Not your average travel blog
The American Midwest is simply one of the largest agricultural areas of land on earth. American farmers plant mainly corn, wheat, and since World War Two, soya bean to keep the country ticking over. If a child was to cross the Midwest on foot, they would be an adult by the time they were finished. It’s massive!
I was travelling with KP (please keep up) and our first campsite was on the banks of the swollen Mississippi, which I was fairly excited about. Its the Mississippi, People! It has songs written about it! Nearby, there was a road which continued towards the waters edge for boat launching, but as I am travelling in an unusual year for America’s seasons (a long winter and a delayed spring), most areas around the riverbanks were blanketed by slow-flowing flood water.
Short of a coracle, I wasn’t able navigate onto the Mississippi for possibly a mosquito-infested adventure…oh so sadly.
The following morning, we awoke at dawn at hit the road before morning porridge.
Continuing on a similarly mundane, farmers track across the state we stopped only to find some fuel, have a cup of sentimental English tea and finally, hot oats for breakfast!
Iowa is home to the Amana Colonies, which suspiciously are linked to the Amish communities only through poorly-informed reputation. The colonies are a large, maybe twenty to thirty thousand acres of land, and are a group of seven “traditional” German communities. Much like the Amish, and for similar religious reasons, early-settling Germans set themselves apart from the rest of America and came here to practice their faith and homestead. I was told that the colonies were an insight into Amish culture, however on arrival something was not quite clicking into place. Although coincidentally from a similar region in Europe and well known for their wood craft, the Amana colonies was most definitely not Amish. It is more a community based on German traits: hearty, home cooked food, a hard work ethic and efficient, community living. Like the Amish, there was also great pride in the community’s rustic presentation. The colonies are now a tourist attraction with old fashioned skills still on show (skills such as woodcraft which the Amish are also famous for). There is everything you would expect from a small, thriving town – a cotton mill, a pottery, an iron mongers, a bakery, a carpenters workshop and now a large woodcraft shop with exceptional grandfather clocks for sale. What stood out and convinced me that it was not an Amish community, was that there was also a large restaurant catering for visitors, and most obviously not Amish, there was a brewery.
It was a pleasant trip. I ate a great value, monstrous breakfast in the Amana restaurant, where it felt like I was being served by some very British looking dinner ladies. Even in the rain, the traditional wood craftsmanship of the workers was definitely to be admired.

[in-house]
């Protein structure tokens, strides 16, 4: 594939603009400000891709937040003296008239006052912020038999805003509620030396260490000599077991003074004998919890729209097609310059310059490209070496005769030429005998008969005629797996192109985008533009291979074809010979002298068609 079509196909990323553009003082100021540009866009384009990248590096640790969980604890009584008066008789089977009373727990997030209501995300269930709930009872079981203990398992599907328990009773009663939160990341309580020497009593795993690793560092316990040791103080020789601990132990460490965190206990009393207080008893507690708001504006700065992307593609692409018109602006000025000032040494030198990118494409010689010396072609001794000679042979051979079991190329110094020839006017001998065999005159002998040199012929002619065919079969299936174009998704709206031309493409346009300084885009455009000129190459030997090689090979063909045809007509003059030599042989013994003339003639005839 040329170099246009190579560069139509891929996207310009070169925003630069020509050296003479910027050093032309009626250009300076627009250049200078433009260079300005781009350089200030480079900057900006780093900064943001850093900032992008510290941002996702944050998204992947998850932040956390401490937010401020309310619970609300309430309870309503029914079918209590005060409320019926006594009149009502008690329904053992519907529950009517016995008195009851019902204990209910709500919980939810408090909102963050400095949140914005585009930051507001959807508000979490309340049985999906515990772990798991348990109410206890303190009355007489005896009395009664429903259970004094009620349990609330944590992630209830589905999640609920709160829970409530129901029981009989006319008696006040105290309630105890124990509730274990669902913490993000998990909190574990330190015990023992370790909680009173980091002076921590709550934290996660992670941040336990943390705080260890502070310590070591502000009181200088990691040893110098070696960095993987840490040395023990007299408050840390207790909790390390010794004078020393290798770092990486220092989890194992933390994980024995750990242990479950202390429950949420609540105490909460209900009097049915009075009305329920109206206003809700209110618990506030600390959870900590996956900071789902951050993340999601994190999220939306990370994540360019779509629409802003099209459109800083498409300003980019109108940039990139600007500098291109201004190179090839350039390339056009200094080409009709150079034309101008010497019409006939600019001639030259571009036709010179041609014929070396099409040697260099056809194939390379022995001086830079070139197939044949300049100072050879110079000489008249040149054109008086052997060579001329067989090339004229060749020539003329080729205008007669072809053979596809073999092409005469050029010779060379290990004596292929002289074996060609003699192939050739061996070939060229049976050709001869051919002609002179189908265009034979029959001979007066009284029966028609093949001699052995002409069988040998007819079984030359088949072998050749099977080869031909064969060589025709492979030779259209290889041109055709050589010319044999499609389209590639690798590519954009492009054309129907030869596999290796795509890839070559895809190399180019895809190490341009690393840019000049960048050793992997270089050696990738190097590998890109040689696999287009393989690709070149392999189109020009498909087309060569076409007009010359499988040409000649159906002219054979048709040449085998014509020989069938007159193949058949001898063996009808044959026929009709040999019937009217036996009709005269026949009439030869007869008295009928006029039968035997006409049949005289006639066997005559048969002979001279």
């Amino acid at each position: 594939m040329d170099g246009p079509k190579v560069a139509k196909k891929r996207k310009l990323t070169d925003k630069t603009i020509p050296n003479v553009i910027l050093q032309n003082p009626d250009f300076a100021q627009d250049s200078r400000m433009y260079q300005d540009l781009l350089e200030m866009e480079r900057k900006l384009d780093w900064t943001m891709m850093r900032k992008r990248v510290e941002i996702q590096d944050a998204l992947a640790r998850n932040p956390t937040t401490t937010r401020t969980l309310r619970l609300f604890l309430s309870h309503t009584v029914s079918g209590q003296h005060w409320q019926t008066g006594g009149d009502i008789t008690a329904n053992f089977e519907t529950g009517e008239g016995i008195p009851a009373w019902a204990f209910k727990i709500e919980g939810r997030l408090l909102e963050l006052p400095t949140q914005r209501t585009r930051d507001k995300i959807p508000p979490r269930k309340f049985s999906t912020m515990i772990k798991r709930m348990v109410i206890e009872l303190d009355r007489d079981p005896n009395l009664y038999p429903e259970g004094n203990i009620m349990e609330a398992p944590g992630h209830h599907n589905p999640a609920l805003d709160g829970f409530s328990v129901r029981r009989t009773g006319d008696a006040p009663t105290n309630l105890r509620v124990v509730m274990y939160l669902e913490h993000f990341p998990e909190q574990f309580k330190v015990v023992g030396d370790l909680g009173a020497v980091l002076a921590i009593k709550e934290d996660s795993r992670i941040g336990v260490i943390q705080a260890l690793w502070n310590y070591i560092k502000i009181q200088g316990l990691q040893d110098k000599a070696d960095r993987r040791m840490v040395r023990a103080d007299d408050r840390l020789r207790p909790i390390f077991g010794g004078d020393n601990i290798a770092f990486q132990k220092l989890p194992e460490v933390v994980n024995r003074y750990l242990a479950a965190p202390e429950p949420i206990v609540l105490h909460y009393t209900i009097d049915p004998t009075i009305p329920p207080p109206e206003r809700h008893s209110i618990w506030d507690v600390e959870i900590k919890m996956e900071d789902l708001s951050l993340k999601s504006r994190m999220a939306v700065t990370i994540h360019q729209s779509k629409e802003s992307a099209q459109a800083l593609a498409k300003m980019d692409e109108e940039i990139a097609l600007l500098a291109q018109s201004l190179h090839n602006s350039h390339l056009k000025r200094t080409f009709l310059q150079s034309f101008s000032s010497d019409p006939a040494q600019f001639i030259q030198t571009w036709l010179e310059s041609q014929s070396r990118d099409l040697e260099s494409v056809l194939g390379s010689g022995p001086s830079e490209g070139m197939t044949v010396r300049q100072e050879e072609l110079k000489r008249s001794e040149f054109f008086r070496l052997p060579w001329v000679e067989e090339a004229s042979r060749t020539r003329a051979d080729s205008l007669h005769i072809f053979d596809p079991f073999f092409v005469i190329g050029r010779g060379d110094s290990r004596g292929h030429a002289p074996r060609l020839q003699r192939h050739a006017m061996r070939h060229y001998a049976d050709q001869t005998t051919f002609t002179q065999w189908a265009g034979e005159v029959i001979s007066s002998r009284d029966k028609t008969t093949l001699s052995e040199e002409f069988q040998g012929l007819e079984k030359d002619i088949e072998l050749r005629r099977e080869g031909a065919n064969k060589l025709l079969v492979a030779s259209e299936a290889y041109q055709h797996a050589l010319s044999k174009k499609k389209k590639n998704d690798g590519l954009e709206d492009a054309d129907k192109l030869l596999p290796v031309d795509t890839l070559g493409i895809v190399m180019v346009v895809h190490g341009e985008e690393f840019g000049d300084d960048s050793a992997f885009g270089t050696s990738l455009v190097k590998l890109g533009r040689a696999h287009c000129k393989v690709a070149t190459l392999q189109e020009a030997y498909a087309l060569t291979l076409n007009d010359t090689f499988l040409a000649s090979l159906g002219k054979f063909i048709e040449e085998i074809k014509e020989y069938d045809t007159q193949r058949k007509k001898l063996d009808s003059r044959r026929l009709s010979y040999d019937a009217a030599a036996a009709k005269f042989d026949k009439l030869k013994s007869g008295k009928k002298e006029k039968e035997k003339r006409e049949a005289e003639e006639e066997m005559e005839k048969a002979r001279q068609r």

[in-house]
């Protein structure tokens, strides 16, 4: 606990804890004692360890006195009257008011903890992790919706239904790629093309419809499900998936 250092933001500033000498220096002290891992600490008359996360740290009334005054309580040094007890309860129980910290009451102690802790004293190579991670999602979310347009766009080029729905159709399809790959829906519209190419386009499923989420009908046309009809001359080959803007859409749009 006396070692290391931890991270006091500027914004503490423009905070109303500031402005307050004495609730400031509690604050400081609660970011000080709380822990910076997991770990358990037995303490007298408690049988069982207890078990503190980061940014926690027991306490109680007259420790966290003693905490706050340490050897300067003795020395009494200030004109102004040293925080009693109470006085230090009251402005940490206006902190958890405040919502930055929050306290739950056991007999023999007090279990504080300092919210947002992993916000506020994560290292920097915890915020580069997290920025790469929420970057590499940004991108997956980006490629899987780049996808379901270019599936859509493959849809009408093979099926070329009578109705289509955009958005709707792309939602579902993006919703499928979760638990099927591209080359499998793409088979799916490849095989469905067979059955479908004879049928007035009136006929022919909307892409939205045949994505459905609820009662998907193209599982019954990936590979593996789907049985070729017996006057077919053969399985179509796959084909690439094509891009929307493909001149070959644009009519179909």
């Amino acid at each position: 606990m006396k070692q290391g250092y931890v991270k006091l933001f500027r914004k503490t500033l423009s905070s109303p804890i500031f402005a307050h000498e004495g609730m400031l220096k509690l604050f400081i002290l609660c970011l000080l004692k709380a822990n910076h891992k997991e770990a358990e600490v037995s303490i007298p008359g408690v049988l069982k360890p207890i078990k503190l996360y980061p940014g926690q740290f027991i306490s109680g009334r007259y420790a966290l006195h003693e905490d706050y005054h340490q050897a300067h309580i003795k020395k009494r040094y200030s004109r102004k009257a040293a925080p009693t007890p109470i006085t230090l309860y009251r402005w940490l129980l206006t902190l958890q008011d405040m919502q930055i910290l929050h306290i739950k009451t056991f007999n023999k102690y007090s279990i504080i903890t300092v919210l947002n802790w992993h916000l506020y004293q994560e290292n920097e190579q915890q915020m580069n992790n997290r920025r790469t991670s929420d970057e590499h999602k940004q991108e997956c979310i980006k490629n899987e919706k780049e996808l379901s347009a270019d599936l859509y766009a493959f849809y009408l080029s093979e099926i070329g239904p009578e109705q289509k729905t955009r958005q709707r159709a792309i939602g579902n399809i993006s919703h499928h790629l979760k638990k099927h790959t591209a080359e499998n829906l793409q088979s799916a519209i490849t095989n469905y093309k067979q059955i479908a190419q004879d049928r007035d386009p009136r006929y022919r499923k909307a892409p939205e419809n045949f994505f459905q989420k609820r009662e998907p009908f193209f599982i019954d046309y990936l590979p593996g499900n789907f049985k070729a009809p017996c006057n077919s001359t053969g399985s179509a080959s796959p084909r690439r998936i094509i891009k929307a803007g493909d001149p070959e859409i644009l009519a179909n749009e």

Following the self guided tour around the small, historic German town, were seven hours of driving in a westerly direction, across again, more flat corn fields. Crossing that evening, the majestic Missouri River into the state of Nebraska, I navigated north on a lesser travelled scenic route, just before reaching the town of Blair. Following the Missouri north on its western bank, it would have been a delight to see a change in landscape….alas, the “scenic route” as described on the map, was alongside yes, more flat corn fields.
My map skills came in handy here, as not all roads across farmers fields are marked…
Making sure that the “No Trespassing” or the more appropriate “Trespassers will be shot” signs were noted, I finally “stretched” KP’s vehicle off the road; it had only taken me two days! I may have christened his beloved truck and I swear he almost cursed in my presence!
Some mud splatterings and a good test of his suspension (as well as his sense of humour and adventure) and I had found us the most perfect spot to settle down for the night…albeit quietly and respectfully of the field owner that we thought we should avoid.
As KP calmed his nerves, he clearly was warming to the new mud-work which I had abstractly and artistically applied to his truck’s rather, factory-standard paint job. He began to take photos to prove to his friends back home that he was indeed, having a “proper adventure”. I rolled my eyes when he requested we find a car wash when we reach a town. Little did he know, that as navigator, towns with a carwash were not on our route…
KP decided to relax after dinner and I went for a walk, as I do most evenings unless its raining table legs (it’s what the Greeks say). Nothing says “Welcome to ‘Merica” more than while on a walk at sunset, on the banks of the Missouri River, two bald eagles screech in your ear and then follow you for a hundred yards down the river bank, checking if you’re small enough to eat. At least, that was nature saying, “hey, look at this idiot, think we can eat him?”
No, you can’t, but its a much better welcome than I received at the airport…
I also realised that unless bald eagles are stationary, photographing them mid flight, together, is near on impossible!
It wasn’t the first time I had seen bald eagles, as a pair were nesting next to a highway that I had trekked along in Ohio, but it was definitely a more intimate and special moment and one which I’ll never forget. President, Benjamin Franklin once requested that the wild turkey be the national animal of the USA. Imagine one of those aloft, over every American Embassy across the world. It would really send a message…majestic, simply majestic, Mr President.